I’ve made the point before that while Cloud proponents like Autodesk have been happy to talk big on the potential benefits, they have been conspicuously (suspiciously?) silent on the legitimate concerns their customers have raised. The best responses you have been likely to see regarding such concerns can best be characterised as “glossing over”.
So it’s good to see that Autodesk has put together a white-paper-type-thing called Autodesk® 360: Work Wherever You Are – Safely. This 275 KB PDF, with 5 pages of actual content, puts Autodesk’s point of view about one of the aspects of Cloud that people commonly raise as a concern. This is a good start, but of course there are quite a few potential dealbreakers that need addressing yet.
How well does this document address this issue? As you’d expect from Autodesk, it’s gung-ho positive, but there is at least some acknowledgement of Cloud … Full post
A blog post from BIM person Gregory Arkin contains a number of confidently-made statements about what Autodesk intends to do with its upgrade and Subscription pricing model. If the information is correct, the news is all bad for customers. The prices for both upgrade and Subscription are getting jacked up substantially. In fact, for upgraders the pricing (70% of full whack for the cheapest upgrade) will be completely non-viable and you’ll effectively be forced onto Subscription. This goes beyond the trebling of upgrade prices that Autodesk’s Callan Carpenter spent some time defending here two years ago. The link in that post to the relevant Autodesk page doesn’t contain any pricing specifics other than the vague statement “save up to 20%”, but I’ll take Gregory’s word for it.
Gregory sees this business of upgraders being hunted to extinction as something that Subscription customers should have … Full post
I’ve added a poll asking this question over on the right. I would like to see this done as soon as possible as a courtesy for those customers who find the current AutoCAD 2013 Help system inadequate. If you agree, vote Yes. If you disagree (for example, you think Autodesk should instead concentrate on improving the current system), vote No. If you wish to make a comment on this specific issue, feel free.
In an email to Subscription customers, Autodesk made several announcements about its Autodesk 360 Cloud services.
Subscription users now get 25 GB per seat of Cloud storage, up from 3 GB. Non-Subscription users who create an Autodesk 360 account get 3 GB. The intent here, as with the trebling of upgrade costs, is to get you hooked on Subscription so you become a permanent revenue stream.
More services are now available, apparently, but the list of services looks about the same to me. The table that lists which services are available for which products can be found here. If you’re an AutoCAD user, the only service available is Autodesk 360 Rendering.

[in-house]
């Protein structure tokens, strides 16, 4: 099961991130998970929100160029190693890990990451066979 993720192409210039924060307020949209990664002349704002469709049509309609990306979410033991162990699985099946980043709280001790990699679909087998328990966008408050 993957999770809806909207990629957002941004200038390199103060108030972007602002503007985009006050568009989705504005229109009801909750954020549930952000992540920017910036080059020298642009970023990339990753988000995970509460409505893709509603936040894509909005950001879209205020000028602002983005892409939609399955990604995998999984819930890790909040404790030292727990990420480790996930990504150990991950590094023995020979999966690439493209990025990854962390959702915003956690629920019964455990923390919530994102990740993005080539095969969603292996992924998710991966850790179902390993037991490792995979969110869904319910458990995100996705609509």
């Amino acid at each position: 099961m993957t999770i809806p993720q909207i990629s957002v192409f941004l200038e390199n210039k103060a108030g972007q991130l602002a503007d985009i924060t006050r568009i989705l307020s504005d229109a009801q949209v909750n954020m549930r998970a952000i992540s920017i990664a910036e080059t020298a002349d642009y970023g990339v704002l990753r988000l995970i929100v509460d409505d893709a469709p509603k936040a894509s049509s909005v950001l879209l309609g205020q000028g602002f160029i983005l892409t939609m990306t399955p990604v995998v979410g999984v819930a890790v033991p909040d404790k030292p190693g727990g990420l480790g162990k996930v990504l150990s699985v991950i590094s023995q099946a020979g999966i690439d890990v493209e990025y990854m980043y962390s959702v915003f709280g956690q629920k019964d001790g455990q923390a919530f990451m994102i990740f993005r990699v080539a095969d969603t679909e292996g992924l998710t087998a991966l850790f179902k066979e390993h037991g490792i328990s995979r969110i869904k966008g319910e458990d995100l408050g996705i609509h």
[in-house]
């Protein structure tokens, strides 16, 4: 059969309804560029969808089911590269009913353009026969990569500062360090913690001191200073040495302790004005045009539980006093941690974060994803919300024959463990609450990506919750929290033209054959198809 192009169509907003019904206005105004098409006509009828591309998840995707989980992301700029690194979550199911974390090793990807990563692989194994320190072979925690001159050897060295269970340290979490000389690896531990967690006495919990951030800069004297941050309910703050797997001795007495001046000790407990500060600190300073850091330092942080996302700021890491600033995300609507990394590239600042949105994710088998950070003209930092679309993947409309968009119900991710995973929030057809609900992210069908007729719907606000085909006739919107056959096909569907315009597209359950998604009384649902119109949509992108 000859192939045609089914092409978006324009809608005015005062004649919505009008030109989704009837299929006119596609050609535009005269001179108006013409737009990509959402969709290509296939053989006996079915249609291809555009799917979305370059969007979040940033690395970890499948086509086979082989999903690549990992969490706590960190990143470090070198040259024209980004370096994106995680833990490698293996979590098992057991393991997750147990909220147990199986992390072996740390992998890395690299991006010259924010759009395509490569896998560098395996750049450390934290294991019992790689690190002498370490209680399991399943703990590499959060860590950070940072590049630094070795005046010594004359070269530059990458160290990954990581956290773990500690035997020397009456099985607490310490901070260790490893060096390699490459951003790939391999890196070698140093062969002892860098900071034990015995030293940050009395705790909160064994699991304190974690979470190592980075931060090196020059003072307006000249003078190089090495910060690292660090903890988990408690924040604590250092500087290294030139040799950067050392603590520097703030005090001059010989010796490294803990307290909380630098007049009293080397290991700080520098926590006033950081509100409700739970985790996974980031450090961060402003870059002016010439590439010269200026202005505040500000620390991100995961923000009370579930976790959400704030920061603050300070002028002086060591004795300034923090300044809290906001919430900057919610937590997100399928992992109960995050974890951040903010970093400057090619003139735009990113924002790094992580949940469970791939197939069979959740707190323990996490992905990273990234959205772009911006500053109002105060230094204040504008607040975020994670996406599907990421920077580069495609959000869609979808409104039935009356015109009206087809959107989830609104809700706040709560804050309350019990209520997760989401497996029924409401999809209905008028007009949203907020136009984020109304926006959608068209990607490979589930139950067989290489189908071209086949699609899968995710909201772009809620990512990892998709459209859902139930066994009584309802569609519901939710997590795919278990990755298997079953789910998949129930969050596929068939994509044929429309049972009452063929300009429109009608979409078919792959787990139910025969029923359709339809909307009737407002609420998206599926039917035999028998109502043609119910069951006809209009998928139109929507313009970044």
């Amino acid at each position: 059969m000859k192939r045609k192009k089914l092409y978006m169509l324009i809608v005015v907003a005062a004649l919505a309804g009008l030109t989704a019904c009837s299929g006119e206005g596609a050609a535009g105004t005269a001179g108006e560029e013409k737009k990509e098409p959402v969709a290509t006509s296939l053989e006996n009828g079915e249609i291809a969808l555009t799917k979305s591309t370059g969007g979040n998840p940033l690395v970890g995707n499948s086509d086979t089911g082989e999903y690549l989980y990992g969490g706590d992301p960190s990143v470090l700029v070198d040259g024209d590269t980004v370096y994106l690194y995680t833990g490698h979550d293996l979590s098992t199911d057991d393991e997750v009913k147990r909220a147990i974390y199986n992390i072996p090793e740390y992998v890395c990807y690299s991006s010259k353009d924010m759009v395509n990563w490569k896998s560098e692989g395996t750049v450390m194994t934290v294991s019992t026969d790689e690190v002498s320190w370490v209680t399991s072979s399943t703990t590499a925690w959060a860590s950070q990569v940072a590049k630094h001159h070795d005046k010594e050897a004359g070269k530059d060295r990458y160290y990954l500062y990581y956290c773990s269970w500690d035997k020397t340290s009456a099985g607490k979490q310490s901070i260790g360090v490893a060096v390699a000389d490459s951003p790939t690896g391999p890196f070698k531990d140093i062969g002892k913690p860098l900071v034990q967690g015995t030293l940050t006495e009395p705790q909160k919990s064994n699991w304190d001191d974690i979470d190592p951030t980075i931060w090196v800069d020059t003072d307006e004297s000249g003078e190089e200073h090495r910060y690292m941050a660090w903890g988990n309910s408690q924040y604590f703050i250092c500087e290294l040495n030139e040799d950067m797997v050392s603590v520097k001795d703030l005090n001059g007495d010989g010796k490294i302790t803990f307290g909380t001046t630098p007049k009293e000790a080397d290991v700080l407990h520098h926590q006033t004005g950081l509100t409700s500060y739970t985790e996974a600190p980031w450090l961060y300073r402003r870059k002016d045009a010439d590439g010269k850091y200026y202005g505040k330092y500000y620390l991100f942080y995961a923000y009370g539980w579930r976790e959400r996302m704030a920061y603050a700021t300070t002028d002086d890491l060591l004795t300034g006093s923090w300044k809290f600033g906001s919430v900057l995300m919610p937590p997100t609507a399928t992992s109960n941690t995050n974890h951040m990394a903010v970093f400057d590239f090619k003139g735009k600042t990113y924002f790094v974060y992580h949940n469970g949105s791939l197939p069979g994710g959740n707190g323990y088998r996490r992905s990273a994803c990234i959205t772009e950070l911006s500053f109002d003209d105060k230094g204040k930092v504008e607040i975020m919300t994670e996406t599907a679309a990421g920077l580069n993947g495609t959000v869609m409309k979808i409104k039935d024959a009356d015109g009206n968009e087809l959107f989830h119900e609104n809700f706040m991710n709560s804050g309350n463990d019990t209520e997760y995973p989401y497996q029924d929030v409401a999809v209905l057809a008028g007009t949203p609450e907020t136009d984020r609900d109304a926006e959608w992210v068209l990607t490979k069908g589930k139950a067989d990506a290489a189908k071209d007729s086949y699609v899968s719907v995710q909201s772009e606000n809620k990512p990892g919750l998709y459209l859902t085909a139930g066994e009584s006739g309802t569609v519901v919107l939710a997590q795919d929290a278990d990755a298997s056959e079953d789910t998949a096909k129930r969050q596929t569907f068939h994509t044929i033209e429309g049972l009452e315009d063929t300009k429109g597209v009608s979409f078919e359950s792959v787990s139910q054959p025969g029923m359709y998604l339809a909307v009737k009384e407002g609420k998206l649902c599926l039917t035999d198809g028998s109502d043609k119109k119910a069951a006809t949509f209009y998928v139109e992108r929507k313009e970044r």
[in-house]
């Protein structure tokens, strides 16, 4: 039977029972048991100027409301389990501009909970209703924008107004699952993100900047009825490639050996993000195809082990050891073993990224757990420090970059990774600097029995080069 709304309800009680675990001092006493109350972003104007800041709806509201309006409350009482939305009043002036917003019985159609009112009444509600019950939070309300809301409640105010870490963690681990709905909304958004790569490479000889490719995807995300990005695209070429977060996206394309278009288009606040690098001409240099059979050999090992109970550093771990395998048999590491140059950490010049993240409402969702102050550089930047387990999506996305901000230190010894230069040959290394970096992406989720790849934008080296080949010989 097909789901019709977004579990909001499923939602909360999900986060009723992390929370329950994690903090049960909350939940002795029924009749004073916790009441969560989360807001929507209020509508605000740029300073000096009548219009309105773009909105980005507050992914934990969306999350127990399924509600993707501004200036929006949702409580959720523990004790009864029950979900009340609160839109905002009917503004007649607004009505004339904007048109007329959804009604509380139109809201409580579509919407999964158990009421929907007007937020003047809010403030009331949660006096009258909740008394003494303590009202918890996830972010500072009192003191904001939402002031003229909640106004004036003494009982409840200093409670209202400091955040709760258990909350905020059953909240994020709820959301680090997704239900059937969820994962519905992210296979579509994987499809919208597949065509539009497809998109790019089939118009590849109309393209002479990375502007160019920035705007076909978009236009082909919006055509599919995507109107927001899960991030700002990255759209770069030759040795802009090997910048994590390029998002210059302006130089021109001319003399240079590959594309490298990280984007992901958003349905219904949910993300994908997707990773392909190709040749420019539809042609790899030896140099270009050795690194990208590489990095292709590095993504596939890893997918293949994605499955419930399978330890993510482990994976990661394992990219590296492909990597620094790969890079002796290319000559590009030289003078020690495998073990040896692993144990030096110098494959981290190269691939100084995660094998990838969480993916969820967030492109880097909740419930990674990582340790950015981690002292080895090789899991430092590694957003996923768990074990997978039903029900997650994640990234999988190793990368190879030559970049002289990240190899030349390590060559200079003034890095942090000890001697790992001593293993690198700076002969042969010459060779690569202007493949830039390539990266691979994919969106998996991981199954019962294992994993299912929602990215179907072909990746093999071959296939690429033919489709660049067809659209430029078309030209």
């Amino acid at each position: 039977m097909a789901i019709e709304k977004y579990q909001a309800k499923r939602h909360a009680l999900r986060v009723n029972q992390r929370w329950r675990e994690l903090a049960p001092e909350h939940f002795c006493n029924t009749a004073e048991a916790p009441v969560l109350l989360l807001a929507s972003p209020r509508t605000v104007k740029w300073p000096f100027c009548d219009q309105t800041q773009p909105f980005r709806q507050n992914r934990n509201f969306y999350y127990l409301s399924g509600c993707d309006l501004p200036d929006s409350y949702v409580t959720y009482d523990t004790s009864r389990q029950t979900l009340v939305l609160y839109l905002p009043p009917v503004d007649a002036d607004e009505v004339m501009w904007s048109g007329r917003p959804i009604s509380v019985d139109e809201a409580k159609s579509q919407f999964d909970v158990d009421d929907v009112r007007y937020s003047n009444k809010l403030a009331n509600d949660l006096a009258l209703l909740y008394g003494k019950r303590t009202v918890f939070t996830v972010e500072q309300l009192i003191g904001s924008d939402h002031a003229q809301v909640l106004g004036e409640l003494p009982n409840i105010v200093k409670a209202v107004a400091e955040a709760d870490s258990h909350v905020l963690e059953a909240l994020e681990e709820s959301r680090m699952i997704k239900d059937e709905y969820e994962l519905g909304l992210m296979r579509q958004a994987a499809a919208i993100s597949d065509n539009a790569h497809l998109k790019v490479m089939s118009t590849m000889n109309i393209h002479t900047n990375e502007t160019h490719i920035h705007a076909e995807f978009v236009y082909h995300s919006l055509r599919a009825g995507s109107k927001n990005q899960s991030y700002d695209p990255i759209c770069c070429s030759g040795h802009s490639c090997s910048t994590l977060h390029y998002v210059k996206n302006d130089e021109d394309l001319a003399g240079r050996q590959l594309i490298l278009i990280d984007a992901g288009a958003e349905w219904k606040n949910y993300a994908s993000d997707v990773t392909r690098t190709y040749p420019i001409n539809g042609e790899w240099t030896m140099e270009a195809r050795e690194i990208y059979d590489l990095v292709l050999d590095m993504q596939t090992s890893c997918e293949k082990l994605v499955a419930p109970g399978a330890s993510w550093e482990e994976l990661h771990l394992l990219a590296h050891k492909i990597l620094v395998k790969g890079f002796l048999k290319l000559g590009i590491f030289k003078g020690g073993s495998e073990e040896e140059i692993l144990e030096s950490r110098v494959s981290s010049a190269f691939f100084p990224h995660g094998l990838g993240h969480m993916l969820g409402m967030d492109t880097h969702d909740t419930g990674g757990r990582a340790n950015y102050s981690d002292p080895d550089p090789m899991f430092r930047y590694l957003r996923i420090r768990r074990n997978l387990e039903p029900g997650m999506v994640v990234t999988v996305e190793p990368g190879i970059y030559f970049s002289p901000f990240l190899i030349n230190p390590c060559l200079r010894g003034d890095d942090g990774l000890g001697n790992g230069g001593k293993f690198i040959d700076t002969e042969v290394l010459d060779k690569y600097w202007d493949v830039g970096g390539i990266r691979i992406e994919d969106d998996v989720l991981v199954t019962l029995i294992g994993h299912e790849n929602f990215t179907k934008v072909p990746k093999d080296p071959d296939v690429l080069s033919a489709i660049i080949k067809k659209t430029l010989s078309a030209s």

The services are now metered. You get a certain number of “cloud units”, and these are eaten up as you use the services. A standard AutoCAD user (with Subscription) gets 100 units. Each render costs you 5 units, … Full post
I have closed the polls asking if you trusted various companies to do the right thing by their customers. Here is a summary of the results, showing the percentage of “Yes” votes for each company. The most trusted company is at the top, the least trusted is at the bottom.
Remember, this is not a scientific poll and as with all polls and surveys there will be some self-selection bias. Does anyone find anything about the above results surprising?
When you register ClassicArray, you are supposed to receive an automated response with the registration code. I have not been able to get this working reliably, so for some customers I have been sending out the email manually. Personal circumstances dictate that I will be unable to do this promptly for much of April, so if you purchase ClassicArray and do not receive your code immediately, please accept my apologies in advance.
I will also not be able to be very active on this blog for much of April.
Following some email discussions, I am happy to present a response from a relevant Autodesk person to the posts and comments here about AutoCAD 2013’s Help.
Thanks for the opportunity to respond to your readers, Steve.
First, I want to assure you that we’re listening to your comments about AutoCAD 2013 Help. We are adding it to the valuable feedback we’ve already received from users who participated in our Beta program. I responded promptly to every comment from each Beta user and will now address a wider audience.
Here are some of the trends we’ve seen so far in the suggestions users are making about AutoCAD Help:
- Additional navigation to supplement our Search function
- Alphabetical listings of AutoCAD commands and system variables
- Improved precision from the Search function
- Access to information about new features
We are working right now on our update plans. We invite your additional comments … Full post